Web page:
Access:

Official access for stand up paddle boarding is on the shore where Chase Sailing Club stands. But if you’re prepared to walk you can launch from a multitude of places along the edge of Chasewater.

Popularity (1-10):

8 in summer dropping during off seasons.

Amenities:

Chase Sailing Club has a club house with changing facilities, showers and a bar/refreshment area. You need to be a member, however. During summer there are other food and drink outlets that can be found next to the kiddy playpark on the opposite bank. You’re also super close to Norton Canes, Burntwood, Brownhills and other villages where you’ll find plenty to keep you entertained off the water.

Overview:

Chasewater is a fairly exposed stretch of inland water that attracts many types of outdoor enthusiast. In the past ten years the site has been reshaped to cater more for this with activities like mountain biking, hiking and watersports further encouraged. Now there’s a big SUP scene that goes hand in hand with dinghy sailing/windsurfing. It’s also a noted spot for wakeboarding and waterskiing. On any given day you’ll find a peaceful, calm bit of water that won’t tax you too much in terms of delivering full on conditions. During spells of breeze, however, it can be hard going for SUP with strong gusts puffing across the water. You’re best off sitting it out at this time, if you’re a progressing paddler, or attaching a sail (if you can) for some windSUP action. Chop in the middle of Chasewater can get quite big and for those with experience downwinding can be indulged. We also have it on good authority that winging is starting to feature.

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McConks’ stand up paddle boarding bitesize travel guides: Llangenith, Gower Peninsula, Wales.

Location:

Llangenith, Gower Peninsula, Wales

Spot type:

Open ocean, Atlantic facing spot with a massive expanse of golden sand being in close proximity to Swansea (although you wouldn’t know it). The northern half of Rhossili Bay ‘Genith picks up most Atlantic swell and is the indicator break for many of the surrounding surf spots. It’s also notorious with big waves in the mix for its hellish paddle out with the onslaught of relentless white water.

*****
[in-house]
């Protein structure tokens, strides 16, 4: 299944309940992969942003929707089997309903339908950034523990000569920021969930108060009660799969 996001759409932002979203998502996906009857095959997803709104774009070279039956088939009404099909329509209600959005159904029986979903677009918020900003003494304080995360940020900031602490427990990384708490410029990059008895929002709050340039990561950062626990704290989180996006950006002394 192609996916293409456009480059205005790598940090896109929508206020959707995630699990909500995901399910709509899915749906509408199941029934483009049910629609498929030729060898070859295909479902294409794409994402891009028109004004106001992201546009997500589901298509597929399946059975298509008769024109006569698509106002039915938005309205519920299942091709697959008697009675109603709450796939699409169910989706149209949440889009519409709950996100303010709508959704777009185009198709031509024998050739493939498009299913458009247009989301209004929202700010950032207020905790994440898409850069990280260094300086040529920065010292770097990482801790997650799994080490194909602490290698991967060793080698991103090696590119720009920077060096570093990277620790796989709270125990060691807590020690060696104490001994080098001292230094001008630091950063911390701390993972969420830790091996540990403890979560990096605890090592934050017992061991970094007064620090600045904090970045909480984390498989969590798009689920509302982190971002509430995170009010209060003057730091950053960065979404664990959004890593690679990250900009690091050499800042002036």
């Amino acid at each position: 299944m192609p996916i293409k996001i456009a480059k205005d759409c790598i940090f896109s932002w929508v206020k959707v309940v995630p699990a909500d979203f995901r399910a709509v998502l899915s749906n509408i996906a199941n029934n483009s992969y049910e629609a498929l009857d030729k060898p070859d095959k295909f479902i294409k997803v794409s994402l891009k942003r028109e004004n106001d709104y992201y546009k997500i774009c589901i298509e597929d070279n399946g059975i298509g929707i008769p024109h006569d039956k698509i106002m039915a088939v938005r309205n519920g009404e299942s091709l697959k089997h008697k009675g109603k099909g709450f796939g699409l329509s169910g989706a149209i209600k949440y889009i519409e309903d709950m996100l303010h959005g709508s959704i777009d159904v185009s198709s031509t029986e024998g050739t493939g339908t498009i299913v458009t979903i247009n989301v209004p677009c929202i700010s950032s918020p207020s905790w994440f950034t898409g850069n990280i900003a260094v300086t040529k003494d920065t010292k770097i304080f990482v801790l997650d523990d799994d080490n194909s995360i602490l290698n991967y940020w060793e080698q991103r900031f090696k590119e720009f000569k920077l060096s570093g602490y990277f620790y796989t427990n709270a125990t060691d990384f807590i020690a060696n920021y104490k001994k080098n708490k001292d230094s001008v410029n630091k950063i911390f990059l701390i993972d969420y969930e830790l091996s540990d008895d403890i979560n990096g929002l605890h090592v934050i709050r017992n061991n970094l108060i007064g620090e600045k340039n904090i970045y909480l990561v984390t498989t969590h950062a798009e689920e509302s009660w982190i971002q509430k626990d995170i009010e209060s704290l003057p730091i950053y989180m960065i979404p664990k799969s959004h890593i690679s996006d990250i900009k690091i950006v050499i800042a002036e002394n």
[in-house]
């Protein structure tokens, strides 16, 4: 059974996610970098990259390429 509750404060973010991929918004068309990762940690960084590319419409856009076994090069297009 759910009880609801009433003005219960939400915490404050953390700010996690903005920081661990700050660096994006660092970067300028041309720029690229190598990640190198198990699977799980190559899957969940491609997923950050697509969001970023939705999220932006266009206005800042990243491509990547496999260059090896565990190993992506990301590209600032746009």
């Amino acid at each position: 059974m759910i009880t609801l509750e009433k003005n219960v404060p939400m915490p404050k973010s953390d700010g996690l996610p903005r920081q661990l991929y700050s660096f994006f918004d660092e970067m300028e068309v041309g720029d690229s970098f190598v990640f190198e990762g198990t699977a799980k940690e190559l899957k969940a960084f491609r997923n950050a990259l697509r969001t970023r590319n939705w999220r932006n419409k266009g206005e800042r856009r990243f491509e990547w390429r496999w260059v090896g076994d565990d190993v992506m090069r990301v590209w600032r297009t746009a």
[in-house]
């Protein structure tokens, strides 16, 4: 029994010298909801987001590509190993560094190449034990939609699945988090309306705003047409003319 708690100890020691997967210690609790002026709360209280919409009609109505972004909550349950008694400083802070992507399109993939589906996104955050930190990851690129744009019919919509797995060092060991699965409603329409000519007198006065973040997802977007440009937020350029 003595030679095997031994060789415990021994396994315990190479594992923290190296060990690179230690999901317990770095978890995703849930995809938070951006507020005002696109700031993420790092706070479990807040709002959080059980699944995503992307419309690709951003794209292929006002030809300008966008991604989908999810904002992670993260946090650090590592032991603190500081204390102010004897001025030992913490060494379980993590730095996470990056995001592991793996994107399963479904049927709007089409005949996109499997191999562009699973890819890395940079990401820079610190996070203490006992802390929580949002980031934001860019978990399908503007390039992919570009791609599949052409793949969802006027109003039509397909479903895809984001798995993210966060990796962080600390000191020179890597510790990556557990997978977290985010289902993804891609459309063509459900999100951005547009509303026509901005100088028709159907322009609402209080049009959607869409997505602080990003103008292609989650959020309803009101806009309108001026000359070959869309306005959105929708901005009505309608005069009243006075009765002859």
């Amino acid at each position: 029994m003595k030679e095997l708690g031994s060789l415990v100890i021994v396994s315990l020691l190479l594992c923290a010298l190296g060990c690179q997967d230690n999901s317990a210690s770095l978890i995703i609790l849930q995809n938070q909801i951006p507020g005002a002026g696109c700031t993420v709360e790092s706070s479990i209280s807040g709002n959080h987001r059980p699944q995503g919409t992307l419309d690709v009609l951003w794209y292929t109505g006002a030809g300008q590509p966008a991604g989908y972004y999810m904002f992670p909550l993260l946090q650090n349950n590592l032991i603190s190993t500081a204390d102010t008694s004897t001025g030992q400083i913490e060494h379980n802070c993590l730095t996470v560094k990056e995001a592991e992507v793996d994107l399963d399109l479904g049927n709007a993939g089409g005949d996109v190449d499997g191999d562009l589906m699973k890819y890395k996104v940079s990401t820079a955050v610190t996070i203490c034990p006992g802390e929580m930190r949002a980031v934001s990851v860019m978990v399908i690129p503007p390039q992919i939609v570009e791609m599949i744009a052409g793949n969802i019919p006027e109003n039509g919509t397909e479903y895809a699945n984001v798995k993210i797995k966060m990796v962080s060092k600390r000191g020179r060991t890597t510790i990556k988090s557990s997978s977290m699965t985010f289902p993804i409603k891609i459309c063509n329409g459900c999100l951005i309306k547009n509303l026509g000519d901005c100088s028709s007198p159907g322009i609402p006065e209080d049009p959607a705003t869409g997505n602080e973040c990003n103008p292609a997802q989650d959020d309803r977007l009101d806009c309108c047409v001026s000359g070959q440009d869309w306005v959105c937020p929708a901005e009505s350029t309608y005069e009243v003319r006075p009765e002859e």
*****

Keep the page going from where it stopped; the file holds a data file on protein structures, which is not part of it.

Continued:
Conditions:

Llangenith can throw up some fairly big surf – especially during winter. At 5km long there are peaks for everyone so even if conditions are good and there’re a few in you should be able to find some quiet space. As this is open water rips can occur at certain times whilst the wave type will change slightly through the tidal cycle. If you head south towards Rhossili there’s less size whereas the opposite rings true if you head north. All water craft are popular here, not just surfing and SUP. Llangenith can be good for windsurfing as well. E winds are offshore.

Hazards:

Rips, currents, other water users and some rocks at high tide. It can also be a bit dumpy with high water as the beach is steeper.

Access:

Drive (slowly) through the village and head towards Hillend campsite where you’ll find parking and beach access. Walk 200 yards across the sand dunes and you’re in. During high season the campsite and car park can get very busy.

Popularity (1-10):

10+ during good weather falling to around 2 in winter.

Amenities:

Hillend campsite has all the facilities you’d expect plus and onsite café and bar. In Llangenith village you’ll find the King’s Head pub which serves food and beverages. It’s not the biggest, however, and reaches capacity quickly. Across the road you’ll find PJ’s (surfing legend) Surf Shop which stocks all your surfing and SUP essentials.

Overview:

Separating the men from the boys (and girls from the women) when a big swell pulses in ‘Genith is ferociously hard to paddle out back. At other times, when it’s less than 4ft, you’ll find a fairly mellow, easy going wave that’s great for learning to SUP surfing. Improvers will also be challenged whilst experts will find fun walls for all manner of carves. Llangenith is exposed and does get blown out quickly. The southern Rhossili end offers shelter from S wind with other breaks available around the peninsula working on various conditions. Overall Llangenith’s vibe is quite family and laid back during summer. There’s an almost Californian vibe surrounding the village and beach with plenty of dude and dudettes mixing/mingling with mum and dad types. If it should go flat there’s plenty of opportunity for SUP touring, with the imposing Worm’s Head rock formation offering potential for investigation if you know what you’re doing.

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McConks’ stand up paddle boarding bitesize travel guides: Westward Ho!, North Devon.

Location:

Westward Ho!, Bideford, North Devon

Spot type:

Atlantic facing tidal location flanked by a huge expanse of beach at low tide. Split from Saunton Sands, to the north, by the Taw & Torridge estuary, its 2 miles of sand is a draw for many visitors.

Conditions: